Reading time: 3 minutes

PE teaching can sometimes feel like the most rewarding yet most challenging role around. Constantly having to adapt to meet the needs of the students and overcome barriers to participation are par for the course. So what are the biggest challenges in a PE lesson, and how could we overcome them?

Fitness and engagement

The first issue you may find is that some of your pupils aren’t physically able to take part in lessons due to low fitness or ability levels. Some pupils may also be reluctant to take part in PE lessons due to concerns over their fitness levels, feelings of embarrassment or a lack of confidence.

“Did you know? A Youth Sport Trust survey found that 73% of teachers reported children returning to school after lockdowns with lower levels of physical fitness.”

To overcome this challenge, PE teachers need to create a positive learning environment, where pupils feel safe and empowered to challenge themselves without fear of failure or embarrassment. Planning fun and engaging activities which improve fitness are key, and gradually increasing high activity levels within PE lessons allows pupils to challenge themselves further over a period of time.

As pupils go through secondary school, their levels of physical activity may start to decline. If self-confidence and self-belief are instilled in pupils in PE lessons, pupils will be more likely to continue to engage in physical activity in lessons and beyond.

In England, only 21% of boys and 16% of girls meet minimum PA recommendations for their health, a trend that remains in decline. Half of the UK’s population of 11–25 year olds (4.5 million) are inactive.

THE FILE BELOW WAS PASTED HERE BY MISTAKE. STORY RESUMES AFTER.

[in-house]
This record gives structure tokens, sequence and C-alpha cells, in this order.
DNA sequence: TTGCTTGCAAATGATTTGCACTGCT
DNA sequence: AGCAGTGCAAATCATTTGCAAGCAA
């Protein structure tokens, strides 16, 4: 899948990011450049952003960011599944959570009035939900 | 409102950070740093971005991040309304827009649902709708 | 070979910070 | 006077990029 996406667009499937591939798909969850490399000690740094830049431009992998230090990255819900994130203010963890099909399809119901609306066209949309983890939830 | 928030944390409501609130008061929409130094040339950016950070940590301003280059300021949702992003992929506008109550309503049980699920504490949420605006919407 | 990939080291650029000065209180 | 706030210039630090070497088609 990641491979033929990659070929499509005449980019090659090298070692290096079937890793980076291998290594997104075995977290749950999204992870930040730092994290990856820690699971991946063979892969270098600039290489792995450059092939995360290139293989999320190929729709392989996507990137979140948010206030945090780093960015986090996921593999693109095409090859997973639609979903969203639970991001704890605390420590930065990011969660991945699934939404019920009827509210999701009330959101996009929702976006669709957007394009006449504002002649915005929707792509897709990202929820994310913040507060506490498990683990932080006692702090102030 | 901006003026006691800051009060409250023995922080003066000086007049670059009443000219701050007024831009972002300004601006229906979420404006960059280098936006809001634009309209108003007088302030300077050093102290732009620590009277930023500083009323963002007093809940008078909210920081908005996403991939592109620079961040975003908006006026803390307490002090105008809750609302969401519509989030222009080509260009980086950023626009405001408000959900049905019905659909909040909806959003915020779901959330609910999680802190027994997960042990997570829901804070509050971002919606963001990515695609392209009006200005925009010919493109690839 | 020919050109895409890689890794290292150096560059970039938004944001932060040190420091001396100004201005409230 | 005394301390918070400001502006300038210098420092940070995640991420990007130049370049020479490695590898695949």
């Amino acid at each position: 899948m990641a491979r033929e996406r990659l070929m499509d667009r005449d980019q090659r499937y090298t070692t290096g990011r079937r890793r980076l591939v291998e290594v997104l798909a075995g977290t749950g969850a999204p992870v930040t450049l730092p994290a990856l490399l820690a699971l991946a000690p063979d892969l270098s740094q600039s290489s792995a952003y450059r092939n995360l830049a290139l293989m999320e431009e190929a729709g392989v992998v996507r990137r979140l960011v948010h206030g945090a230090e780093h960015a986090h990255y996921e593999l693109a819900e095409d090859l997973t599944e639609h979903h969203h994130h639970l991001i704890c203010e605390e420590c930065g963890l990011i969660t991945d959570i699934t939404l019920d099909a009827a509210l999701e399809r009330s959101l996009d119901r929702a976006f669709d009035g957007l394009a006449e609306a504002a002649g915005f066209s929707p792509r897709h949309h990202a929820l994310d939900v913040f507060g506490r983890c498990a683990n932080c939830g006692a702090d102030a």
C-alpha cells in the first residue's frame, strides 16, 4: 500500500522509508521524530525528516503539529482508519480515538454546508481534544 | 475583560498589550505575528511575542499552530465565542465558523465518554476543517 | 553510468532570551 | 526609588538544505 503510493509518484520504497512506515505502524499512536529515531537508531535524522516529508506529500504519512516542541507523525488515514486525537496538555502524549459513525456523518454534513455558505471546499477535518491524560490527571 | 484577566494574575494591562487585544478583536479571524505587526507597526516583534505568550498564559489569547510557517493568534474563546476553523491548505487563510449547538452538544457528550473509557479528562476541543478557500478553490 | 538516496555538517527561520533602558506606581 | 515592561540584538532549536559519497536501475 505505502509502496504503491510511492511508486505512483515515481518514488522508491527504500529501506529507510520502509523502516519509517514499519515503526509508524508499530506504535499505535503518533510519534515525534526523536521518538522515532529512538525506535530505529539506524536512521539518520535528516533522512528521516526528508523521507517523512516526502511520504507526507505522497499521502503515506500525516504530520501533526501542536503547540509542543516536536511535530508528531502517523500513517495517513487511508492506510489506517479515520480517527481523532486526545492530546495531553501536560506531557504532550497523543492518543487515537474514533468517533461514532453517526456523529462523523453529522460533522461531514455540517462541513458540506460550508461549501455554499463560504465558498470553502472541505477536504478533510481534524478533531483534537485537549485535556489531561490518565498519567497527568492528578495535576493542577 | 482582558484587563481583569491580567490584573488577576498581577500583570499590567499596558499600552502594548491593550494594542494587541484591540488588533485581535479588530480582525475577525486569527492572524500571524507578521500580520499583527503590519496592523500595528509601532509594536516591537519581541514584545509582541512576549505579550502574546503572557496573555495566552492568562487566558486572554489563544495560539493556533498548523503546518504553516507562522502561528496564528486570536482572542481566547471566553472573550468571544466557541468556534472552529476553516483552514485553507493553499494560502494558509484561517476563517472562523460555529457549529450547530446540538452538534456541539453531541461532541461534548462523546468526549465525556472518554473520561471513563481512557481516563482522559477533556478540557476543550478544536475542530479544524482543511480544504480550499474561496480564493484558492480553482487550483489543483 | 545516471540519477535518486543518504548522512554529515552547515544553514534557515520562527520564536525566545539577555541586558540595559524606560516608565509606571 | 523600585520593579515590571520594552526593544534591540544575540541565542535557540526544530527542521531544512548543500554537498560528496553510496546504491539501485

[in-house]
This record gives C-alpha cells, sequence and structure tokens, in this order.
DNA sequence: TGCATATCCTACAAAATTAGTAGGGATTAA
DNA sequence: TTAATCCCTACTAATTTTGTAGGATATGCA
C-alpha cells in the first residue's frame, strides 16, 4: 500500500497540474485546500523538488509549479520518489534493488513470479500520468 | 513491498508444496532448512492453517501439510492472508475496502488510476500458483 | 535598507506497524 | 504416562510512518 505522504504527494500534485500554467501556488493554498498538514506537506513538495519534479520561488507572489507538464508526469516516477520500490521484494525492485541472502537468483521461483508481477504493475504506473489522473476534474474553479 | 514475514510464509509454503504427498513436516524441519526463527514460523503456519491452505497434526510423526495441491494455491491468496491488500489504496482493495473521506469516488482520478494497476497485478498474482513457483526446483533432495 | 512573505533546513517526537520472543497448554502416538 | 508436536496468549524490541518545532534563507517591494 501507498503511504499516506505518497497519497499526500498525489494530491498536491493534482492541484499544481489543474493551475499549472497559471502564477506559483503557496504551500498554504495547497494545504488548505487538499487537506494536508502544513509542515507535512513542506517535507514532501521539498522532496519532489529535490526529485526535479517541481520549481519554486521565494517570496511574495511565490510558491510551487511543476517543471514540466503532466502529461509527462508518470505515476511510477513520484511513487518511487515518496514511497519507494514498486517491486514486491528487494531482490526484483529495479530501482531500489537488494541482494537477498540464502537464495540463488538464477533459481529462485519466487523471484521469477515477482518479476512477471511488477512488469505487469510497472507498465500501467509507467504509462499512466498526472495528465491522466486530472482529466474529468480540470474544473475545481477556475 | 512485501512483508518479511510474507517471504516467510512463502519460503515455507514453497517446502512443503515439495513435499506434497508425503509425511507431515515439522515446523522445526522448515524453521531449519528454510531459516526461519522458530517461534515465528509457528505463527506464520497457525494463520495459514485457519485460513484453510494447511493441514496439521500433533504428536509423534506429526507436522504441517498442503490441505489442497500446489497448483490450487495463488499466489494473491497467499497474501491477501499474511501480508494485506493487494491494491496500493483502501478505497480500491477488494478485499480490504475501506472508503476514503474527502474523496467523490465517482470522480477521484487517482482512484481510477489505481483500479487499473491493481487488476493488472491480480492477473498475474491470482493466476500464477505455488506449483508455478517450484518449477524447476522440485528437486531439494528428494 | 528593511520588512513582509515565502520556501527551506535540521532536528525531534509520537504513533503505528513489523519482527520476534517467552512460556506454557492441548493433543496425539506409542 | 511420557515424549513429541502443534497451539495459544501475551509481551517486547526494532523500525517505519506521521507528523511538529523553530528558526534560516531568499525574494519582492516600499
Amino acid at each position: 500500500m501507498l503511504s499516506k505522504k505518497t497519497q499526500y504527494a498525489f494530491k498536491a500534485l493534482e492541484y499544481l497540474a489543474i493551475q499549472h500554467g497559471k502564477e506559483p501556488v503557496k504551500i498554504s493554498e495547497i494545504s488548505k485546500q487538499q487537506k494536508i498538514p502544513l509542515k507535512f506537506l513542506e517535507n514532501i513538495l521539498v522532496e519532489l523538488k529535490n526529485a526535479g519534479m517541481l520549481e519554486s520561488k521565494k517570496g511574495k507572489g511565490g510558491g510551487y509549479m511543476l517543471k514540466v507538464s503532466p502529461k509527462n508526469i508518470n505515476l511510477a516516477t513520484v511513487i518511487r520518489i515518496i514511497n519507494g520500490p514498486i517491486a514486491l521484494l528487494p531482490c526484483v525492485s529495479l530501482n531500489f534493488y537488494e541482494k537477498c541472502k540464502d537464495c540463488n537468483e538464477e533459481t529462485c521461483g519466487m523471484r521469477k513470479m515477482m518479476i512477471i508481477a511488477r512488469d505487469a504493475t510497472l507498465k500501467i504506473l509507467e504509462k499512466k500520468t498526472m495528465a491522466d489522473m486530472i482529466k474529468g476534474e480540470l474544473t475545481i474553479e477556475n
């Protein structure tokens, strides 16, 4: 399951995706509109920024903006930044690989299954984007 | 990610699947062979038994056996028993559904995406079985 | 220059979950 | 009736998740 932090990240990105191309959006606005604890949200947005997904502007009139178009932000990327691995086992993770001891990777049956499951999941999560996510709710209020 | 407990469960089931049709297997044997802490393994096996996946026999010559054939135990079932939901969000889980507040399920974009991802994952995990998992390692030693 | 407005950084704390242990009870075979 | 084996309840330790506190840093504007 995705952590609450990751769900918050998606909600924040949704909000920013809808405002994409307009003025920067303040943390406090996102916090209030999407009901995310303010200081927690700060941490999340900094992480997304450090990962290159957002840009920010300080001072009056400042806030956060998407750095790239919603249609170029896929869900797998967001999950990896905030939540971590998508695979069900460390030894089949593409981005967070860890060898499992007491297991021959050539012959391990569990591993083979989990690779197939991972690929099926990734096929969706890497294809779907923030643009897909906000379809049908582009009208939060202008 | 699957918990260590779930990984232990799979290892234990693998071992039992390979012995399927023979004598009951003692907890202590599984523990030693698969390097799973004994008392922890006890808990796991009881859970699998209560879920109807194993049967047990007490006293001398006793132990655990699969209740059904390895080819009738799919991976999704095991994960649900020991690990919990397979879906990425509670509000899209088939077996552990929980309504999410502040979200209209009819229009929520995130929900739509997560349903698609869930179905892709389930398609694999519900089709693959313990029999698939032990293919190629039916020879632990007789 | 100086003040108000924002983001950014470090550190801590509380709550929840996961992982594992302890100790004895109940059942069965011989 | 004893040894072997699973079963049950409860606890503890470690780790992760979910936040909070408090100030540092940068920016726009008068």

Pupils without an appropriate kit may be one of the largest obstacles to overcome. Look back to one of our previous blogs for some tips on how to overcome this issue.

Curriculum pressures

Unfortunately, research by Dobel et al., (2021) shows that some of our pupils only engage in physical activity through PE lessons. This means that their timetabled lesson becomes even more precious, and the time must be utilised to the maximum. Fight to ensure your school offers two hours of PE to every student, every week, and maximise this time to ensure that as much of the lesson as possible is active. Make changing time more efficient with some tips from our previous blogs.

“Some groups of pupils, including those from ethnic minority backgrounds and those with special educational needs and/or disabilities (SEND), report lower levels of physical activity”

Also, take the time to review your practice, both at the lesson level and the curriculum planning level. Ensure that the needs of your pupils are catered for within the curriculum and that a range of sports which are likely to ‘hook’ pupils in are covered. Get to know your classes and adapt your practice to include more of what works in engaging the pupils in physical activity, and less of what doesn’t work.

Although there are and will continue to be barriers to Physical Education for pupils, our role is to engage and inspire pupils to choose to take part in sport and physical activity. This can be achieved by being a positive role model, ensuring pupils feel empowered to take part, and by ensuring your curriculum is well planned and meets the needs of the students.

If you would like some information on PEOffice and how it can help you and your department then call the team on 01909 776 900, send an email to or book a free online demonstration here.